“The classes here are really different, at home we have classes that change weekly rather then staying in the same class,” said Montalvo.
Another difference in the school was that back home students stayed in the same room all day rather than moving to a new classroom. “We don’t change rooms, the teachers change rooms, once a class is finished a different teacher would come to teach their subject,” said Montalvo.
Another difference that Montalvo found somewhat funny was something she noticed at football games.
“Everybody here gets really excited about football,” said Montalvo. “And they shoot fireworks at the school games, no one ever does that back home.”
Back in Mexico, Montalvo stated that the real football is futball, what we refer to as soccer, and while they still have American football, the big sport is futball.
Montalvo also stated back at her home school there were never any spirit weeks and that she wears a uniform to school.
“I’m learning a lot of things here about other cultures,” said Montalvo. “And I’m getting to do things that I’ve never done, that I never thought about doing. I’ve experienced more new things in the last five months than the last five years.”
One of the activities that Montalvo has been involved in the most has been art. While taking art at Paintsville High School, Montalvo was able to participate in an art competition where she won an award for her drawing titled “Metal of Honor”.
While Montalvo stated that she would like to come and visit again, she also said that she thinks students from here should also study abroad themselves.
“I would like people to also do an exchange student program so that they can get the opportunity to experience a new culture and have new experiences as well,” said Montalvo.
Montalvo is with the exchange student organization CETUSA, Council for Educational Travel, USA. Anyone with questions or interest in hosting can reach them at 1-888-238-8721 or www.cetusa.org.
Editors note: In Spanish cultures, people traditionally have two surnames, the first being the father’s first surname and the second being the mother’s first surname.


A Christmas to remember

By Amber Wilcox
Staff Writer

This Christmas one Johnson County family received a gift that they will carry in their hearts for years to come.
On Friday, Dec. 23 Johnson County emergency vehicles and members of the community came together to help a family in need celebrate Christmas as Santa and Mrs. Clause rolled in on the fire truck to deliver gifts.
Dora Colvin was like any other four year old until drastic news was received in August when her mother was diagnosed with breast cancer.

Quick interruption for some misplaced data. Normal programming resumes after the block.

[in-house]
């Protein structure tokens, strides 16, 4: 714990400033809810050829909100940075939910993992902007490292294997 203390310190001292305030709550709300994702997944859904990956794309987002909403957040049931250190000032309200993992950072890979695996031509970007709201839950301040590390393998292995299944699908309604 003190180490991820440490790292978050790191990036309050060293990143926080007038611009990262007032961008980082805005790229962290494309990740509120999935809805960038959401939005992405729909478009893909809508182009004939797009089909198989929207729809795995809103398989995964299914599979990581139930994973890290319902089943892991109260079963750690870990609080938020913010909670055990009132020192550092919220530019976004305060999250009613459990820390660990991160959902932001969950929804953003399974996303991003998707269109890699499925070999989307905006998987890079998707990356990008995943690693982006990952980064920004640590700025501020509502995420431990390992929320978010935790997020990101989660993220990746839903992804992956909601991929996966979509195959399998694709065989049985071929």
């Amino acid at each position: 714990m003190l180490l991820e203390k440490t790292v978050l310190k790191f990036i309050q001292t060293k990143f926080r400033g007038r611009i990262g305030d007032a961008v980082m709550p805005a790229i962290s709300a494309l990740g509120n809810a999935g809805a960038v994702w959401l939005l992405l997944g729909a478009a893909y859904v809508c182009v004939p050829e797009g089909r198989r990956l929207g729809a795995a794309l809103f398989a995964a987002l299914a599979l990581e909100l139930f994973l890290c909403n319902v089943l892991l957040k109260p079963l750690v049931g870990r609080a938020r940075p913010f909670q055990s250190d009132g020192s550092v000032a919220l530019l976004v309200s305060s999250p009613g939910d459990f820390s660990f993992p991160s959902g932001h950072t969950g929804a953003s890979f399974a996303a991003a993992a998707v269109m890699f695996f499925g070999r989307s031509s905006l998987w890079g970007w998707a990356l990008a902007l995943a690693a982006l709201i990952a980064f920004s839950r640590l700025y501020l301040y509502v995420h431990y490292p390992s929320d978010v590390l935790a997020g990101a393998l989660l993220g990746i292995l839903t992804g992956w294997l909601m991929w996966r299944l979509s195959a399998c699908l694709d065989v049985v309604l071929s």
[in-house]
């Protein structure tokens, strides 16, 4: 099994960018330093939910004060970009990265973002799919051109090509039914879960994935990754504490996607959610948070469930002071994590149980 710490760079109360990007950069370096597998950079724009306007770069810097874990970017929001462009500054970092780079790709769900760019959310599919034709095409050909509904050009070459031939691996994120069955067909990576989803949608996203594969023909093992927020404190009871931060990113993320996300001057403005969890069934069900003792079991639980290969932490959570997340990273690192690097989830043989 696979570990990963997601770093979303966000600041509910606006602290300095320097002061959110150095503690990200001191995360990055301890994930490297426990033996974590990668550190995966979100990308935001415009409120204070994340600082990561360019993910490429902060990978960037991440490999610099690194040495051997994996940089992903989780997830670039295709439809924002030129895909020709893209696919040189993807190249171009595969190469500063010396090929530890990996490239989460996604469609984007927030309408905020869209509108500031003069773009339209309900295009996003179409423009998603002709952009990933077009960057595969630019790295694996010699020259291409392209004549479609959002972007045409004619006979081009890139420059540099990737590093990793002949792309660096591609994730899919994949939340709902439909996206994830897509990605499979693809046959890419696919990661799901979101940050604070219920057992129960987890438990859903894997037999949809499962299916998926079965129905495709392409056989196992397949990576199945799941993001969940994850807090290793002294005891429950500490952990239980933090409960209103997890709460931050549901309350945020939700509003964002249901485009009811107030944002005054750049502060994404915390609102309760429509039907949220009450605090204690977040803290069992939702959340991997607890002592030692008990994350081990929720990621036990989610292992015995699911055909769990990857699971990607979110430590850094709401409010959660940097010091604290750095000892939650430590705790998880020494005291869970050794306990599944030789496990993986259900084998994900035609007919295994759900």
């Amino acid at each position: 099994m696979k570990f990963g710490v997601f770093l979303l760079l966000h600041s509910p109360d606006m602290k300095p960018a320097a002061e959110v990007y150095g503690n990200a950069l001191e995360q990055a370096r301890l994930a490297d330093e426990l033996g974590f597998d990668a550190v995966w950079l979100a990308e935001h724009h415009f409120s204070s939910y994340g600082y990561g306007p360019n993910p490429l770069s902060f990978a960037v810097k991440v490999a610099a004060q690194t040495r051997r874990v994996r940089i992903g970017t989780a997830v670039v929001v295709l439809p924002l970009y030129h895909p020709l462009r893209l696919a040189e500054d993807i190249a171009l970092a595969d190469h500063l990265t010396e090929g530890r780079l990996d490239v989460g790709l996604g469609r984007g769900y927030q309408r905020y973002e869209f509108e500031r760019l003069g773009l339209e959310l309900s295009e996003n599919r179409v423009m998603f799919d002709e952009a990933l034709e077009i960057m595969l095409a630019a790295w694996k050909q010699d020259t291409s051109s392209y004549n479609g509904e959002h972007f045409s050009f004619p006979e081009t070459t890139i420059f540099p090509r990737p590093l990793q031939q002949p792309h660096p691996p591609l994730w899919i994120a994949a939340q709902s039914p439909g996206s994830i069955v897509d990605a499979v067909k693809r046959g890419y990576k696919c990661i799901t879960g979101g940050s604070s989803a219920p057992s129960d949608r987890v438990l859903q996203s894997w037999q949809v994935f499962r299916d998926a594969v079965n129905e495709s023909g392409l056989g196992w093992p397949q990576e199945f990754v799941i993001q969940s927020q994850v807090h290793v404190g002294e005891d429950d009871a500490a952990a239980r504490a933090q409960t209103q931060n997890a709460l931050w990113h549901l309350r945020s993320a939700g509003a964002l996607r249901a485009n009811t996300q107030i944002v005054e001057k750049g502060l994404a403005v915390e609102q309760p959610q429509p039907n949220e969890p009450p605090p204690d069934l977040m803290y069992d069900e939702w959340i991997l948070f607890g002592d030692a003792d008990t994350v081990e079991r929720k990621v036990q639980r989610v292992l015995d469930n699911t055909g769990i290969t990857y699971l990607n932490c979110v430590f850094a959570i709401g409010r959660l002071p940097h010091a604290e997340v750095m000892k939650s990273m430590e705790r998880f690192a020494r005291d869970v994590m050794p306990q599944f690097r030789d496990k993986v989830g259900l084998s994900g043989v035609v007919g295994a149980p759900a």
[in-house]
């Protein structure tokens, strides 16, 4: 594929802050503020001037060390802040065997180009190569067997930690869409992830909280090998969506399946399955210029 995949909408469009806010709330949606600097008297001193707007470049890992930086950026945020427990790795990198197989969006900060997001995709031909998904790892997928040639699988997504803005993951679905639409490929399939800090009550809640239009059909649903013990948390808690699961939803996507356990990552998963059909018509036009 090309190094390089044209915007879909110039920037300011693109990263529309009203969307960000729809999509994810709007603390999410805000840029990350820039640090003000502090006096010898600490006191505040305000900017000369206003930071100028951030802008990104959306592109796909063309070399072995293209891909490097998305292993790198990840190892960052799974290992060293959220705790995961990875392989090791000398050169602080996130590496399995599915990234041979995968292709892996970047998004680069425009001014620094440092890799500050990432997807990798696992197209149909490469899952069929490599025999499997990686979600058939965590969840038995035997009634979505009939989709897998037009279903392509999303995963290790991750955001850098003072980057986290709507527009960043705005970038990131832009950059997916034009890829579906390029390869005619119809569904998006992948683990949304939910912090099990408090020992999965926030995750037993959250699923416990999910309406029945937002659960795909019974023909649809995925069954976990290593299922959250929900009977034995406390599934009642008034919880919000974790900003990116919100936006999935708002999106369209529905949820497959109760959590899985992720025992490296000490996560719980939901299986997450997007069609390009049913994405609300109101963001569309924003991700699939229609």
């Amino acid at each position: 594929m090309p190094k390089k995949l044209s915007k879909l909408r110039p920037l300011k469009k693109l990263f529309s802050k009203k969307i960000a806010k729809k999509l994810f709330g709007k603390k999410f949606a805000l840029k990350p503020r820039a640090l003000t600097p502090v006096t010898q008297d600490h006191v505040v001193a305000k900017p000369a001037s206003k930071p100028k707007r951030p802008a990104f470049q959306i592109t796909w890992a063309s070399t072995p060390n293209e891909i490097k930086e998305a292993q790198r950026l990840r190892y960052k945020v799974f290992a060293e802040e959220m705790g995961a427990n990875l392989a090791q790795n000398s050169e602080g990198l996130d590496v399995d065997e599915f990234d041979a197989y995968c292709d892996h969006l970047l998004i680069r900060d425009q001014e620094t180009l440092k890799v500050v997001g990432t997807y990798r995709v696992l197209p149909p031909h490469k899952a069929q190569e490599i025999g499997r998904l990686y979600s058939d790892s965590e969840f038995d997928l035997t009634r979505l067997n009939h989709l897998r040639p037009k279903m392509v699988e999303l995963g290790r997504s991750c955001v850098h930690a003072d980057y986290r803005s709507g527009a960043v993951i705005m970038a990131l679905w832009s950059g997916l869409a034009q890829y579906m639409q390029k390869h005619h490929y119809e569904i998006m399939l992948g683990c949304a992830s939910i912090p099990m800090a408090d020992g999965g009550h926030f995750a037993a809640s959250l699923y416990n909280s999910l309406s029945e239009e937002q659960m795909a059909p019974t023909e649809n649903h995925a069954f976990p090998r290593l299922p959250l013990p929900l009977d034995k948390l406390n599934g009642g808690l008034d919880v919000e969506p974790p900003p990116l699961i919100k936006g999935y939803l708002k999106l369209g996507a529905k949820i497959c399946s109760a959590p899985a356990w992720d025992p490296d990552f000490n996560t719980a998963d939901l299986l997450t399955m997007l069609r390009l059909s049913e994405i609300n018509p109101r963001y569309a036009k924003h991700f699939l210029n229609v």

Rebecca Colvin originally went to the doctor after having been sick for a while with kidney issues, it was there that they soon found out that it was in fact cancer. But worse news was soon to come as doctors gave Rebecca the diagnoses of Stage 4 Breast Cancer had spread to both her breastbone and spine.
“We never knew, it just makes everything more real,” said Brandi Castle, Rebecca’s younger sister. “I cry all the time but I never see it from her. I’m terrified that my nieces may not remember their mother.”
While Dora is still too young to fully understand what is happening with her mother, she still realizes that something isn’t right as she has gone from the once talkative and smiling four year old to being quite and serious. It wasn’t until a visit from Mrs. Claus that attention was brought to Dora’s situation, Mrs. Claus learned of the news and decided to do something to help make this Christmas a little brighter.
With the help and support of the community many toys, clothes, and other items were donated as presents for the Colvin children to open for Christmas.
“This would have been the worse Christmas yet,” said Castle. “As they spend most of the money traveling back and forth to doctor appointments.”
The gifts given to Dora, her younger sister Samantha and older brother John brightened up the room Friday evening as they received far more than toys and clothes but the gift love and support as well.
“I just want to thank everyone that came out today,” said Rebecca. “There’s nothing I can say or do to show the gratitude that I have for everyone.”
While Rebecca knows that there is a fight ahead of her, as her mother was also diagnosed with breast cancer in the past and has now been in remission for five years, she is determined to not give up and plans to keep fighting.
For Rebecca the best part of this Christmas was getting to see her kids smile again.
This Christmas is sure to be a fond memory that the family will be able to look back on for years to come.


41st Annual Christmas for Kids

By Amber Wilcox
Staff Writer

The Johnson County Chamber of Commerce held their 41st annual Christmas for the Kids on Saturday, Dec 17.
The event, held at the Big Sandy Superstore building, allowed kids to come and enjoy a day full of Christmas spirit as children had the opportunity to have their faces painted or a balloon animal made before making their way to see Santa.
All children between the ages of newborn to 12 years old were able to receive a present after visiting Santa.
Those who came to the event also had the opportunity to enjoy some food as well, before heading back home with their Christmas gift in hand.